Rye and Prejudice

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After the success of last week’s Brown Derby, the 52 Cocktails team decided to explore what else can be made with grapefruit juice and brown liquor, partly because the combination worked so well in the aforementioned cocktail and mostly because we had bought a shiteload of grapefruits and had no other good ideas about how to use them. (Turns out they do not make a good substitute for bowling balls. Who knew?) And so we turned to a cute little book called Tequila Mockingbird: Cocktails with a Literary Twist by Tim Federle (Running Press, 2013). As you might have guessed, each cocktail’s name is a clever word-play on a novel’s title, such as Gin Eyre, Romeo and Julep and A Rum of One’s Own. Cute, hey? There’s a snappy summary of each novel, too, so you can fudge your way through a conversation about literature’s bigwigs without having to read the classics first. We’ll drink to that. What we probably won’t be drinking to, though, is the recipe for a Rye and Prejudice. Containing only grapefruit juice and rye whiskey, it’s not an Austen-tacious drink, but nor is it a classic; it’s too sour and not nuanced enough for our proud palates. With a couple of modifications (see below) it’s drinkable, but not the kind of thing we’d want to guzzle. Oh well – if we don’t drink many of them, at least we won’t end up with a rip-roaring Northangover Abbey.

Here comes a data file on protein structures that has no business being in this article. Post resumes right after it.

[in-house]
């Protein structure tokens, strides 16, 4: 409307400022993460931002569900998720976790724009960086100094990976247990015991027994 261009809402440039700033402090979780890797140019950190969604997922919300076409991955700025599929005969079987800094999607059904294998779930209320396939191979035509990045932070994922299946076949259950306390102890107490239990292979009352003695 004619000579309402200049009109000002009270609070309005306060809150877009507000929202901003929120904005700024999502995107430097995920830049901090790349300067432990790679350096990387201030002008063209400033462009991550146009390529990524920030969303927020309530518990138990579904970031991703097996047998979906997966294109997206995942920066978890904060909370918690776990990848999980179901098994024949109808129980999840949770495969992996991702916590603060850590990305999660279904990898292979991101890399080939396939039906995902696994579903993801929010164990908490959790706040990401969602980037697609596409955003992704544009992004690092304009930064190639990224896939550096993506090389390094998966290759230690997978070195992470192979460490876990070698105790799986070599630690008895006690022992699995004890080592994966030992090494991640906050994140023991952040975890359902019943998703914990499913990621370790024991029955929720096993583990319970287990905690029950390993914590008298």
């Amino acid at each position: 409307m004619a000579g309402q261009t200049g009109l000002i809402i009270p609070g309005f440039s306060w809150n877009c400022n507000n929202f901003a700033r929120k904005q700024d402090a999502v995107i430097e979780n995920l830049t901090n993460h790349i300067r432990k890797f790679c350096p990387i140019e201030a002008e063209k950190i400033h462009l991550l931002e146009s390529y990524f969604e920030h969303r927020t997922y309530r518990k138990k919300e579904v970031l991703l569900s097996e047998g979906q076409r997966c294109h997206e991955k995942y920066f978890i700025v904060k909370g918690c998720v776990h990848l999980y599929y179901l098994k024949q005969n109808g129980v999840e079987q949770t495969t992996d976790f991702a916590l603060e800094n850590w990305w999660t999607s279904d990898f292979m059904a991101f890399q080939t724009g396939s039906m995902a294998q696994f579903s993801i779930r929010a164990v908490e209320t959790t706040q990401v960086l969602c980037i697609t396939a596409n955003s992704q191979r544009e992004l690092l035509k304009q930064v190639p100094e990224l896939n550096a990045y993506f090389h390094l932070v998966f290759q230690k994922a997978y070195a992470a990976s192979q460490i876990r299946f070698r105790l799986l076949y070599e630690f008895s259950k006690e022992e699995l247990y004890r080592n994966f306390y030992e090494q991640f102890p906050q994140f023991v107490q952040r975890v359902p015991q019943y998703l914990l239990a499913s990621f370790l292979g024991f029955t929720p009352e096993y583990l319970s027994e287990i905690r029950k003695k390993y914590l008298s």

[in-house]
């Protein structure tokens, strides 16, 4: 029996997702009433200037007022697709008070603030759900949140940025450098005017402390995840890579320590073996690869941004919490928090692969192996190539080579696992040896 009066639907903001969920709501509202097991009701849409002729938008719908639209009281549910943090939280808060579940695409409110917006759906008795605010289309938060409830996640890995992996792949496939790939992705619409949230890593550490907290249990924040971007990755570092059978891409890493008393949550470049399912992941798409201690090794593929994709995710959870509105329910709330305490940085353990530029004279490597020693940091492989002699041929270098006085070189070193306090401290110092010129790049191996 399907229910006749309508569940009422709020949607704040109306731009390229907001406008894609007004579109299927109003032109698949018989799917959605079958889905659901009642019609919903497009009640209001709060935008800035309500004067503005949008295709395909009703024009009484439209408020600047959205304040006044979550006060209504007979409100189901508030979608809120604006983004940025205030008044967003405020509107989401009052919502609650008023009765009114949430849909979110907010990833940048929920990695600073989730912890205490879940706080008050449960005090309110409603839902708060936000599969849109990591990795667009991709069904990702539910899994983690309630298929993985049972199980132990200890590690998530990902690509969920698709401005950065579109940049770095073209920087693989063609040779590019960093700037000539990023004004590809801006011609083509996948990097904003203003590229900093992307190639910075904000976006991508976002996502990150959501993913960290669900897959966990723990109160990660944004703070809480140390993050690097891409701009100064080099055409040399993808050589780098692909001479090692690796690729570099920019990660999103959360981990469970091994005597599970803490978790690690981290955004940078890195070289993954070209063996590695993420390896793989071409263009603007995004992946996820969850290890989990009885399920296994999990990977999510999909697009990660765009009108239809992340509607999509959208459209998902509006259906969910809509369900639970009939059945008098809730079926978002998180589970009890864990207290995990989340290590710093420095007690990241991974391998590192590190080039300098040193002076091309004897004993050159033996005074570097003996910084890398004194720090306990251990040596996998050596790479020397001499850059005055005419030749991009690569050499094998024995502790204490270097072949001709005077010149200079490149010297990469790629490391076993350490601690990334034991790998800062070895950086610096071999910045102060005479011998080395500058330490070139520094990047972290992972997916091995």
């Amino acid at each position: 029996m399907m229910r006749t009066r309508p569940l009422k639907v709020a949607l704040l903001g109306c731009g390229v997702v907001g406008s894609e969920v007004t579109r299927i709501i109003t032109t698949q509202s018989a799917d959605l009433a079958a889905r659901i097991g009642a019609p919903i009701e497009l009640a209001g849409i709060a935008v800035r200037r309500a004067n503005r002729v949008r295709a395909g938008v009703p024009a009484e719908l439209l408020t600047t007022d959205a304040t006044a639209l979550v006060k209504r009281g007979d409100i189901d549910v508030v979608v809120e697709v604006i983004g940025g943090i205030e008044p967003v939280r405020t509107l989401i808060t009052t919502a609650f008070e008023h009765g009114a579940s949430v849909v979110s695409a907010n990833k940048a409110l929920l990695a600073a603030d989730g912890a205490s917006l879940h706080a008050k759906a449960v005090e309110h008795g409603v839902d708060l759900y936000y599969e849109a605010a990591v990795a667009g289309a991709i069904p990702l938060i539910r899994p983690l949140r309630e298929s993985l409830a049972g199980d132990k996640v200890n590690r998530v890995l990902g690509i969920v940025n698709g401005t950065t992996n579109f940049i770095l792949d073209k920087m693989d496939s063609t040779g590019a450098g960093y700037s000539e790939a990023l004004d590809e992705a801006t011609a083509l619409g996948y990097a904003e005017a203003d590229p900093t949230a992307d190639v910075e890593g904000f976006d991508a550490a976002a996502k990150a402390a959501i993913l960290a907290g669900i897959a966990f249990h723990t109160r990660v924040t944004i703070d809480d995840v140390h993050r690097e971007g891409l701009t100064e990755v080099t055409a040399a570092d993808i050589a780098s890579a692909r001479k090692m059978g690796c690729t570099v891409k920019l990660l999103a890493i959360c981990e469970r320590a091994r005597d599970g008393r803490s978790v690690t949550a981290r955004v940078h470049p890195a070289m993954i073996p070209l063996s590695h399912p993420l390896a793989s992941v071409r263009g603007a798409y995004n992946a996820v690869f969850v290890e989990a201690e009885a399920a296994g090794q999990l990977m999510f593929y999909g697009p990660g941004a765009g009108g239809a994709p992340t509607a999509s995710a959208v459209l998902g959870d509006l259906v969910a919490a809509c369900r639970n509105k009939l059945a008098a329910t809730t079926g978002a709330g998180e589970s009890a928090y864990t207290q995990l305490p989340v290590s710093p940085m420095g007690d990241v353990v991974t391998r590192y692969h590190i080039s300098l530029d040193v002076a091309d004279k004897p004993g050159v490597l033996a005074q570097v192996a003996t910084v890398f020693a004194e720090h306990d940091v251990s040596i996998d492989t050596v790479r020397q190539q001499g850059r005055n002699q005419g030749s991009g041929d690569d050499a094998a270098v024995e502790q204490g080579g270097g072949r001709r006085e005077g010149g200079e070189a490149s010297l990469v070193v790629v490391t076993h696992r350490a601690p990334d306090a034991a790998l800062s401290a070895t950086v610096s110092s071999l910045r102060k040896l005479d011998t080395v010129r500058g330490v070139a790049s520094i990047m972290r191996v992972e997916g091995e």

RYE AND PREJUDICE

This is a little like one of Pride and Prejudice’s most irritating characters, the busybody Mrs Bennet: sour and boring. See the notes below for how to pep it up a bit.

INGREDIENTS

90ml grapefruit juice

45ml rye whiskey (we used Wild Turkey)

GLASS

Rocks

METHOD

Half-fill a rocks glass with ice. Add ingredients and stir well.

MODIFICATIONS

Ooh, is this drink sour. Unless you feel like re-enacting Pride and Puckeredlips, we suggest you modify it by adding 15 ml sugar syrup and 3 dashes Fee Brothers Aztec chocolate bitters (available here). It’s sweeter, and the bitters add some earthy depth and interest to the drink. I guess we’ll call it Emma.

You could also try Emma served tall on crushed ice, topped with soda, though we confess we haven’t tried it that way yet – it might take some Persuasion for us to waste good rye on such an experiment.

DEGREE OF DIFFICULTY

You don’t need much sense or sensibility to make this one.

RECIPE BY

This recipe appears in Tequila Mockingbird: Cocktails with a Literary Twist by Tim Federle (Running Press, 2013). Modifications by 52 Cocktails.

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